The prospects for the creation of a navigable canal between the Caspian Sea and the Persian Gulf are currently being reviewed by Iran and Russia, Mehdi Sanaei, Iran’s ambassador to Russia, said last Friday at a meeting with students at the St. Petersburg State University.
Intensified discussions on the possibility of a ‘trans-Iranian’ canal began in 2012, when then-Energy Minister Majid Namjoo told Fars news agency that the project would cost an estimated $7 billion.
The Caspian Sea is the largest enclosed inland body of water in the world, with a 7,000 km coastline shared by Russia, Kazakhstan, Turkmenistan, Iran and Azerbaijan. Establishing a connection between the Caspian and the Persian Gulf would necessitate the creation of a canal running across almost the entirety of Iran from north to south.
For Russia, experts say, the central appealing factor of the project is that it would provide Russian ships with speedy access to the Indian Ocean, bypassing the Turkish straits, including the Bosporus and the Dardanelles.
The two potential routes for the project, known in Iran as the ‘Iran rud’ (‘Iran’s River’), stretch between 765-1,400 km, and would cost an estimated $6-10 billion, according to Iranian estimates from 2012-2013 cited by Russia’s Vzglyad newspaper. At the same time, the paper estimated, the cost of the project could be recovered in as little as three-four years, given estimated yearly shipping revenues of $1.4 billion from the Russian side, and $1.7 billion for Iran.
The project’s main opponent, naturally, is Turkey, since a trans-Iranian canal would create direct competition for the Turkish straits. Egypt’s Suez Canal, too, would face a slight decline in revenues, according to Russian Union of Engineers vice-president Ivan Andrievsky.
“From a technical perspective, the existing Suez and New Suez canals are more convenient for ships, since both seas involved – the Mediterranean and the Red, share one sea level. A Caspian-Persian canal, in turn, would have to link the Caspian Sea, located about 27-29 meters below ocean sea levels, to the Persian Gulf, and this would require the installation of a whole system of hydraulic locks to control water levels and prevent flooding,” Andrievsky told Vzglyad.
Contemplation on the project, going back to late 19th century, never moved beyond the drawing board in the past primarily due to geopolitics, and specifically Russia and the Soviet Union’s complicated relations with its southern neighbor.
However, discussions between Moscow and Tehran about the project resumed in the 1990s, with a joint expert group established in 1998, and the Islamic Republic approving a revised feasibility study in 1999. At that time, sanctions smothered the project, with the US directly threatening any companies and counties that might assist Tehran with the project.
Now, with Iran casting off Western sanctions, enjoying warm relations with Russia, and facing a strain in relations with neighboring Turkey, talk of the ambitious project has arisen once again.
A series of problems remain to be resolved. Chingiz Ismayilov, the head of the Caspian Scientific Research and Information Center at Baku State University, told Vzgylad that these include a number of technical and environmental issues.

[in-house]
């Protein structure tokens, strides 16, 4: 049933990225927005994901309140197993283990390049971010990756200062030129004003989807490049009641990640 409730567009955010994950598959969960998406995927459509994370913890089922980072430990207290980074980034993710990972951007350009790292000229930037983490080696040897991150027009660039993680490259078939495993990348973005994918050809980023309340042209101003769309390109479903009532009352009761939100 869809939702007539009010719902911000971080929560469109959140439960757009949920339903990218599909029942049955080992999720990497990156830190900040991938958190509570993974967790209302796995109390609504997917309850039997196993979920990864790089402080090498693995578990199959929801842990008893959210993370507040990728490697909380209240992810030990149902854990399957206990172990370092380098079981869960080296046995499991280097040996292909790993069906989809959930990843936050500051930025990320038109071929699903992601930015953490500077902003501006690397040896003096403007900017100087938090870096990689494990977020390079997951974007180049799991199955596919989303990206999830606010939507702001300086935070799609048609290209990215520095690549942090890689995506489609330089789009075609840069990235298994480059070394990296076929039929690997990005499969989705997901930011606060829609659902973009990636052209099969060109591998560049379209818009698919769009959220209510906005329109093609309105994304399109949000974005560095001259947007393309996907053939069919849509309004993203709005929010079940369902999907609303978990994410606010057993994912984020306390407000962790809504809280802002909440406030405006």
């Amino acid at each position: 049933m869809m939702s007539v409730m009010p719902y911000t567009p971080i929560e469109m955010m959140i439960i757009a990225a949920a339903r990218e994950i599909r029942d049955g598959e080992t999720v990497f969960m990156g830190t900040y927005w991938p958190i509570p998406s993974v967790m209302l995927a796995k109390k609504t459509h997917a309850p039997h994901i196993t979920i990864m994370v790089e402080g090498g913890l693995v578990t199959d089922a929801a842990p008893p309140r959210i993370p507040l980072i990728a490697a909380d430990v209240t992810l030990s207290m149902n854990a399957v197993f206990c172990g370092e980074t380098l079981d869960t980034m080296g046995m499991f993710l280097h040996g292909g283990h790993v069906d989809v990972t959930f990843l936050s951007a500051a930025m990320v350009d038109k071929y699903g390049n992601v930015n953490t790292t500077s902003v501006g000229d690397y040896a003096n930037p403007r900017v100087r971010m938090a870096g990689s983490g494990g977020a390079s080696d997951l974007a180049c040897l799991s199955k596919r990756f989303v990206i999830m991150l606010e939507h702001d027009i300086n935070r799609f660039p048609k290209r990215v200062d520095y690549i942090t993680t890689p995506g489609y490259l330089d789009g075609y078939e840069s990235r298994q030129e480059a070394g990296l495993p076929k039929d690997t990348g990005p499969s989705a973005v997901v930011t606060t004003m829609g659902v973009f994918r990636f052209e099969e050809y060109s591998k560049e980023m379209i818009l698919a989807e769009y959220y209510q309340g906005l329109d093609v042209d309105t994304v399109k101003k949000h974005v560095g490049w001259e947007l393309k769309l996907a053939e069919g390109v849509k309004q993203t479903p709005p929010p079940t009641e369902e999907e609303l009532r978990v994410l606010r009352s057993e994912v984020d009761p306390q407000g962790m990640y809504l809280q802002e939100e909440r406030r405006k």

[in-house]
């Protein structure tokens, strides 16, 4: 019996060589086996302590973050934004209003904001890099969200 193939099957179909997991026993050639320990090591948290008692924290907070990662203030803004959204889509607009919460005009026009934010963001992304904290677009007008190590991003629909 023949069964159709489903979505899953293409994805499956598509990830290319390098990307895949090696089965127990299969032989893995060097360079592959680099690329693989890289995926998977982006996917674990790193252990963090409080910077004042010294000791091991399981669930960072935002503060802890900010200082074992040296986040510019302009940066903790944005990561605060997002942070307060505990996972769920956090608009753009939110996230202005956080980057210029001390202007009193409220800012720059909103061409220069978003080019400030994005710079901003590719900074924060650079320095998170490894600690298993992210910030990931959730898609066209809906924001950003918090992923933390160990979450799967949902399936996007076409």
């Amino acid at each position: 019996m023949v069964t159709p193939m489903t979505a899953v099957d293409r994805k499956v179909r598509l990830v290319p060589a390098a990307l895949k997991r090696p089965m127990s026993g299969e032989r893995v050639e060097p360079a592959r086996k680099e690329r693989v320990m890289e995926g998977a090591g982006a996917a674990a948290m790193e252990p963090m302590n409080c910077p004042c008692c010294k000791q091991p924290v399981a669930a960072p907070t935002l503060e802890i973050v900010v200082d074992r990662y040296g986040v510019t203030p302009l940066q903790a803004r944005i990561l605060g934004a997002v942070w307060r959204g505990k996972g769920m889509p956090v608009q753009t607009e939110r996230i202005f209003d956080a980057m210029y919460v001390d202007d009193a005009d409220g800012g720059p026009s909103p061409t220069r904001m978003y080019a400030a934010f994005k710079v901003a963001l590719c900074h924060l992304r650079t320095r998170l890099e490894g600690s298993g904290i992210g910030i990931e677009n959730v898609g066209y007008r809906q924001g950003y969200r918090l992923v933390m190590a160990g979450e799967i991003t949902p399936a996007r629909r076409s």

These he said, include the problem of the Alborz mountain range, which stretches across almost the entirety of northern Iran. The project would require significant amounts of land, for which local residents would have to be paid compensation. Moreover, such a long canal might increase flooding, which in turn could make earthquakes in the already earthquake-prone area more frequent.
“The main obstacle is distance,” Ismayilov noted. “Even taking the minimum route, construction may be delayed for decades, because a canal running hundreds of kilometers cannot be reinforced only by concrete; new materials and technologies and the time for their creation and introduction would be needed. Such a canal could remain under construction for many years.”
For his part, Andrei Grozin, the head of the department of Central Asian Studies at the CIS Institute, suggested that economics and political will, rather than feasibility, are the main factors holding back the project at the moment.
Speaking to Russia’s Svobodnaya Pressa newspaper, Grozin emphasized that “given the desire and sufficient resources, anything is possible. There is no data indicating that the project is impossible from a technical standpoint. However, in the current situation, its prospects remain uncertain, however appealing the project may look.”
Pointing to the possible $10 billion price tag, the difference in sea level height, and the aspect of time (at least 10 years), the expert concluded that at the moment, “neither Russia nor Iran, nor China, which may also find the project interesting…have the necessary available resources. Bypassing the Turkish straits in the present geopolitical realities is an attractive idea, but it is not sufficient to force the sides to take the risk and begin such a project in the near future.”
However, Grozin added, “perhaps in a few years, if the integration of the Eurasian space moves ahead successfully, if real steps are taken in pairing the project between the Eurasian Economic Union and the Chinese concept [on the Silk Road Economic Belt], if the prospects for the ‘North-South’ Transport Corridor prove appealing, the need for the canal will come to fruition.”
For his part, Semyon Bagdasarov, the director of the Moscow-based Center for Middle Eastern and Central Asian Studies, suggested that there was another important aspect to the project: Iran’s geopolitical security.
“Iran would like to create an entire series of transport links,” designed to give the country a measure of security “in case Turkey or the West try to block off the country in the future, hence all these grand projects. As to whether it is possible to implement them – that remains the big question.”